Some would credit Yamaha with the focus in design and production of capable dual sport bikes when they launched the Yamaha DT-1 in 1968. The Yamaha was designed from scratch, was not just a high pipe version of an existing street bike. But like the Yamaha, this Harley-Davidson SX175  was a simple air-cooled, port induction two-stroke single with knobby tires, decent ground clearance, a high pipe and braced handlebar, but it came quite a few years later. Good attention was given to styling; this was a big leap from the overly traditional Italian look of 1960’s Aermacchi four-stroke “sloper” powered bikes.

In 1961 Harley-Davidson bought a 50% share of Aermacchi which allowed them to compete better in the small bike and the off-road segments of motorcycle production and sales. But this very different Aermacchi-designed, Italian production SX175 did not come about until the 1974 model year. A solo seat model at first, it became a two up machine with a redesign for 1976. The SX175 shared major components with Harley’s SX250.

But the focus of the average Harley-Davidson dealer was Milwaukee-made big twins and Sportsters, not imports. And non-Harley customers were more prone to shop in Japanese manufacturers’ showrooms when seeking a good dirt bike. So this class of Harley-Davidson came and went. But we should recall that in 1975 the interesting and somewhat successful MX250 motocrosser arrived as a prototype, then a full production machine for 1978 with a factory-backed race team.

With less than a mile on its original odometer, this SX175 Harley-Davidson was graciously donated to the National Motorcycle Museum Collection by Delores Hanson late in 2019. There are a good number of Aermacchi-made Harley-Davidsons on display at the Museum. Street bikes, dirt track racers and dual sport machines, Harley’s efforts to serve a broader community of riders is here for you to see.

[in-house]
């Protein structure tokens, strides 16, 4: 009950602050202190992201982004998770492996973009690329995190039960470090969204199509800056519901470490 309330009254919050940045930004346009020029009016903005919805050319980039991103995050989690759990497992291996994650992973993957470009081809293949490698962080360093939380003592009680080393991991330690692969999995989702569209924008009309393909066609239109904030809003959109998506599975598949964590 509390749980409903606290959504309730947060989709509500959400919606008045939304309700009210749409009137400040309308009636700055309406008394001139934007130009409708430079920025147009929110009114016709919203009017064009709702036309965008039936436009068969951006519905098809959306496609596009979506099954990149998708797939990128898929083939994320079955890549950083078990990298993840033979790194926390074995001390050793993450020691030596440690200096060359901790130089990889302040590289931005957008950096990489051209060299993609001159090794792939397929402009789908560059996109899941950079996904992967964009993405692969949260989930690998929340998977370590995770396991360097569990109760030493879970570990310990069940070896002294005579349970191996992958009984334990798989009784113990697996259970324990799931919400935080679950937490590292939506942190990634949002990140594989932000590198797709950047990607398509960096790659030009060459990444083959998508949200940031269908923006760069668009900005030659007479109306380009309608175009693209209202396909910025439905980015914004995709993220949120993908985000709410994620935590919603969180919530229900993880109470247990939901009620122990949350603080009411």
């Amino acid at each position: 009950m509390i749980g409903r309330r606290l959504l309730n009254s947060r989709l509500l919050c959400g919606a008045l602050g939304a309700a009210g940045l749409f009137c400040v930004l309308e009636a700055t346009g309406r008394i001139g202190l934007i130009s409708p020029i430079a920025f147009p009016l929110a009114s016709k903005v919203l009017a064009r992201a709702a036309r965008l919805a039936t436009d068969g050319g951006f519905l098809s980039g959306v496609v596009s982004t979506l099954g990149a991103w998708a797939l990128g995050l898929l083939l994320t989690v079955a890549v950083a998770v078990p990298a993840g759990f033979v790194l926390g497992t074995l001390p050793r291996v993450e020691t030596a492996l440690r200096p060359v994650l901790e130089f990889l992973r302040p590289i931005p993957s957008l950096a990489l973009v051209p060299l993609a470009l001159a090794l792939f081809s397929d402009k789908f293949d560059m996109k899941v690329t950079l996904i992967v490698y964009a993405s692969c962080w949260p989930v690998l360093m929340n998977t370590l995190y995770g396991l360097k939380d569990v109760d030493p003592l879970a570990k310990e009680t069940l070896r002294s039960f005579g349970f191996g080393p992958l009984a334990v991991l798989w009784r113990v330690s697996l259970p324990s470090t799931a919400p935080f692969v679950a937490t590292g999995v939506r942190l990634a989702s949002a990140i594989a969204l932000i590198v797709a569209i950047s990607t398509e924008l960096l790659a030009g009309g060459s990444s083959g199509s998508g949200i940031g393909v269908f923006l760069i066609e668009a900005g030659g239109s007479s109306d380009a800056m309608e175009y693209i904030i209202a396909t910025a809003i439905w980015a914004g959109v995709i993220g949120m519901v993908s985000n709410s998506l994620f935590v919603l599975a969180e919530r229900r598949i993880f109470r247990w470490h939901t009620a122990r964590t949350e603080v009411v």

• Engine: Two-Stroke Single
    • Type: Air-Cooled, Port Induction
    • Bore & Stroke: 61mm x 60mm / 2.40″ x 2.34 Inches
    • Displacement: 174.1cc
    • Compression Ratio: 10.7 : 1
    • Carburetor: 27mm Dell’Orto
    • Electrics: 12 Volt
    • Lubrication: Oil Injection
    • Starting: Kick Only
    • Horsepower: 17HP
    • Transmission: 5-Speed
    • Primary: Gear Driven
    • Clutch: Wet, Multi-Plate
    • Frame: Steel, Double Down Tube
    • Suspension: 32mm Marzocchi Fork / Swingarm, Twin Shocks
    • Wheels/Tires: 3.00 x 19 / 3.50 x 18
    • Brakes: 140mm SLS Drum / 140mm SLS Drum
    • Weight: 247 Pounds
    • Wheelbase: 54 Inches
11 replies
  1. Bruce Matty
    Bruce Matty says:

    These AerMacchi models came out with the mid/hi pipes in 1972. Been collecting old small Harleys for a long time.

  2. Charles Ballance
    Charles Ballance says:

    Nice example of the 175. I happened upon this while looking for exactly how the SX chain guard is set up.
    Not seeing completely, but it is helpful to see an example. I’m finishing up conversion of my SS to SX. It’s been living with the SS chain guard and i’m finally going to straighten that out.

    • Rick
      Rick says:

      I have a Sx175 I bought back in January.
      4500 miles. Was in an air conditioned basement. This is a 1 owner bike. He kept every bit of paperwork he accumulated with this bike. All service records. It was serviced by the dealership.
      Give me a call if it’s something you might be interested in.
      1500 bucks.
      This is the only time I’ve offered it for sale.
      Give me a call.
      8437424780 r

  3. Mike
    Mike says:

    My first bike was a 1965 M50, then a 1973 TX 125, then a 1975 SX250. All were great bikes with no issues that I can recall. Those bikes were very dependable. To bad Harley chose to leave the small bike market.

  4. Ray Springsteen
    Ray Springsteen says:

    I have an early 70s sx175cc complete motor.motor runs but is low on compression.open to offers im located in lower ala.251 979 8068. Call or text ill send photos. Also have extra parts .plus older hd125.


Leave a Reply

Want to join the discussion?
Feel free to contribute!

Leave a Reply

Your email address will not be published. Required fields are marked *